Tuesday, November 24, 2009

Farm Stays, Diversification, Legislation

Kate Hammil compiled her choices for the "Top ten alternative lodging options" for Gadling.com. Here's what she says about Farm Stays:
When visiting a city, I generally like to stay in the city. I want to be able to step outside of my lodging directly into the fray. I want to wander all day down cobble stones streets, and then be able to totter home after a few drinks to fall asleep to the sounds of the city. But in some areas, the way of life is more rural. In these places, I want to get the full experience. Here, I want to look out my window and see rolling fields. I want to see how the people live off the land, and I want to retire each night to watch the sunset from my deck while eating food produced just a few steps from where I'm standing. In these places, I want to stay at an agritourismo.

Like a bed and breakfast, and agritourismo is family run and generally offers breakfast included in the accommodation. But an agritourismo or farm stay also offers much more. Guest will get an education in farming while immersing themselves in nature – horseback riding, wandering through fields, and learning about (or even helping with) the operations of the property.

Also, Homegrown.org, an offshoot of Farm Aid, recently highlighted farm vacations, along with this photo from Liberty Hill Farm in Vermont.
Strength in Diversification

Recent news tidbits from throughout the USA have discussed the importance of farm diversification for long-term viability, particularly in this economy. Here are four examples:

3. Check out this 5-minute video report about Oklahoma agritourism.  The interviewees stress again and again that long-term economic viability, for farmers, goes hand-in-hand with diversification. "It's like a bathtub," says one farmer, "You wouldn't want to build one with only one leg."

4. Agritourism speaker and consultant Jane Eckert urges farmers to consider blogging as part of their direct-to-consumer marketing plan. The importance of diversification, clearly, applies to marketing as well as crops.

1. A Georgia agritourism farm was selected to be the Bulloch County Farm Family of the Year. The family switched from traditional row cropping to growing fruits and vegetables, while also adding agritourism in 2001. "It's important," said awardee Al Clark, "There's many, many kids that the only time they see a farm is when they come to ours."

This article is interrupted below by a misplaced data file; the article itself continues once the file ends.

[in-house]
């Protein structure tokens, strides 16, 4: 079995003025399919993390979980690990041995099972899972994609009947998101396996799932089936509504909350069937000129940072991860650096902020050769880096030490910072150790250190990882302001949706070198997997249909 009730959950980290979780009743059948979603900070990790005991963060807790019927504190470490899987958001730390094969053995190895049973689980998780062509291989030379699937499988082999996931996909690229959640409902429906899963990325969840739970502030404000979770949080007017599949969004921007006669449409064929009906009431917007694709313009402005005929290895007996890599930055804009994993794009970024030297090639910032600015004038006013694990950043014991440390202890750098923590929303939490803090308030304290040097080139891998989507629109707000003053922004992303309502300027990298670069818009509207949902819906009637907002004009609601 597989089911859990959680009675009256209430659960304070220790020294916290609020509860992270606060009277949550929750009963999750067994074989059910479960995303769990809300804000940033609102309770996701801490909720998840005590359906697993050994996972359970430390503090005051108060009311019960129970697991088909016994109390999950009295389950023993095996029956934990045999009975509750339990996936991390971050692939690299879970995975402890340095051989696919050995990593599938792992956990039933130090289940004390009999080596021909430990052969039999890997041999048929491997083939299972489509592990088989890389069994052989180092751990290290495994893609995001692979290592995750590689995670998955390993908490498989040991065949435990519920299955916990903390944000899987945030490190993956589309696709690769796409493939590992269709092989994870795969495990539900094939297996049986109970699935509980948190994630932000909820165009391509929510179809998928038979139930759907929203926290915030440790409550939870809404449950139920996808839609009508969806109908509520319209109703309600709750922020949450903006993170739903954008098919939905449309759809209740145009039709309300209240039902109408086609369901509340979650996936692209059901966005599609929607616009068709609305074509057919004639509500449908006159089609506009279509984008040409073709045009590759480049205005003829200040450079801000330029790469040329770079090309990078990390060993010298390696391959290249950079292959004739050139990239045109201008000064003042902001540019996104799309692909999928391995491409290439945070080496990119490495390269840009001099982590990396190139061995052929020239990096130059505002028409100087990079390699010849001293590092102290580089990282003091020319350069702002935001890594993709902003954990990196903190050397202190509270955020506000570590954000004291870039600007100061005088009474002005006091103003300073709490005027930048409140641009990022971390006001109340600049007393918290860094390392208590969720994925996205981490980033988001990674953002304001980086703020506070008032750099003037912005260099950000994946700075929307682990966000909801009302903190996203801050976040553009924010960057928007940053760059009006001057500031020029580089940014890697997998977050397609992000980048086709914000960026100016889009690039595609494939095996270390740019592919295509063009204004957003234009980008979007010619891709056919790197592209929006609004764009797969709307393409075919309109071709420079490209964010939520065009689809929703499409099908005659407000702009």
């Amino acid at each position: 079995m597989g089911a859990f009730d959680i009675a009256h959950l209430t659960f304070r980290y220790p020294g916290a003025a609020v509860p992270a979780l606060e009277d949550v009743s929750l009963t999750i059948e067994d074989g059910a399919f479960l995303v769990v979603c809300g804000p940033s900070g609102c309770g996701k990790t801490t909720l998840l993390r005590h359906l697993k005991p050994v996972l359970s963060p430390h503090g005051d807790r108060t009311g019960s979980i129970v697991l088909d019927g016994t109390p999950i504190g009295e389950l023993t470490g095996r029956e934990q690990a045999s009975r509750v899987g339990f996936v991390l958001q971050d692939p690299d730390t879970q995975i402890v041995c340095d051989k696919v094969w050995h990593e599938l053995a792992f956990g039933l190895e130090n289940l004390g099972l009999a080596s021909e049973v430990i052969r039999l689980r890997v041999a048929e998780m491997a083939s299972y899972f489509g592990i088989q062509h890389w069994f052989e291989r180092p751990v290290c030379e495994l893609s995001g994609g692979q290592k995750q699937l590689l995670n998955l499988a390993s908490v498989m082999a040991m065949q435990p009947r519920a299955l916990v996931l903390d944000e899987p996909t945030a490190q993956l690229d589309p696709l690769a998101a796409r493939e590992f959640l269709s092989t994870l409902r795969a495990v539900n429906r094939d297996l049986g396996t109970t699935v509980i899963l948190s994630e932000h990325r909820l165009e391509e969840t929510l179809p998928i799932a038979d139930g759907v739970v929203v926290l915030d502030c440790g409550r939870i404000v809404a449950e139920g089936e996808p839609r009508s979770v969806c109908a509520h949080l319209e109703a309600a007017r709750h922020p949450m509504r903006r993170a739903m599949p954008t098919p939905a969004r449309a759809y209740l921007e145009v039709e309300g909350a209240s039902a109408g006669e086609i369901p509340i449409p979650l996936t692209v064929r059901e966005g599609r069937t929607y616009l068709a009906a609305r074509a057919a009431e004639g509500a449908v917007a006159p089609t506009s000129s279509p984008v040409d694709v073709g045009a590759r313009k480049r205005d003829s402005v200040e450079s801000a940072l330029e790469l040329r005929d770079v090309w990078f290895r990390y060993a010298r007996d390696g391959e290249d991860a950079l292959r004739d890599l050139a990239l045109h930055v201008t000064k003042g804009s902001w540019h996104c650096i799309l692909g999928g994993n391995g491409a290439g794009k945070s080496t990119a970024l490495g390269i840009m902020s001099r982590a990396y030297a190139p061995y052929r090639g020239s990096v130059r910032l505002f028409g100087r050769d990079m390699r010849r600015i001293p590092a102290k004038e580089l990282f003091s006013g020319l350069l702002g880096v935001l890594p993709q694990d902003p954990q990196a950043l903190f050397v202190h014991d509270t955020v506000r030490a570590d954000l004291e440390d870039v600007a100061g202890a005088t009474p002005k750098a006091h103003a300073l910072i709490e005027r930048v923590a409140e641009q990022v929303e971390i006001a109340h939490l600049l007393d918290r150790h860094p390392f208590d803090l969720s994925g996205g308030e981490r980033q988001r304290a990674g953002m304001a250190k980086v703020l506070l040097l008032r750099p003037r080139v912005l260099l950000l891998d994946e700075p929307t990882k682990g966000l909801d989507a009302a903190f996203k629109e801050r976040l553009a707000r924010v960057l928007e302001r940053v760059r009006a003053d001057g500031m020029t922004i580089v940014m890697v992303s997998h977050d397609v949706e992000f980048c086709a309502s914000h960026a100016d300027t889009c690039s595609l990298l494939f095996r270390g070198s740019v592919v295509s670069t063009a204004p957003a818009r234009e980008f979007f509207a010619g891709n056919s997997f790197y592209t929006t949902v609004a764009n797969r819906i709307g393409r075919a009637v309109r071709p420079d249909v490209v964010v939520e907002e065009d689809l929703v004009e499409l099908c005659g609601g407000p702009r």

5. Community members in S. Woodstock, VT have come together to buy a bankrupt water buffalo farm to save it from becoming a lamb feedlot and slaughterhouse, according to an article in the Rutland Herald. The Woodstock residents who united to buy the farm plan to turn it into an innovative dairy, creamery, and education center. Considering the dire situation of VT dairy farms - who are receiving $1.20 for a gallon of milk that costs $1.80 to produce - the future of a diversified dairy that offers cheesemaking classes and processes its own milk will be interesting to watch.

In Goodhue County, Minn., planning commissioners are trying to resolve conflicts between a winery and its neighboring residents. Because agritourism is not addressed in county ordinances, some of the winery's neighbors have complained that the winery's agritourism activities are illegal. According to an article in the Red Wing Republican Eagle,
"Commissioners say they want some authority over agri-tourism to ensure out-county areas keep their rural feel and that people remain safe. They don't want that oversight disrupting farmers who depend on selling their goods to make a living."
Because agritourism is growing and remains largely ignored in the lawbooks, I expect we'll see a growing amount of agritourism legislation, as communities seek a balance between retaining their rural character and welcoming visitors to their area.

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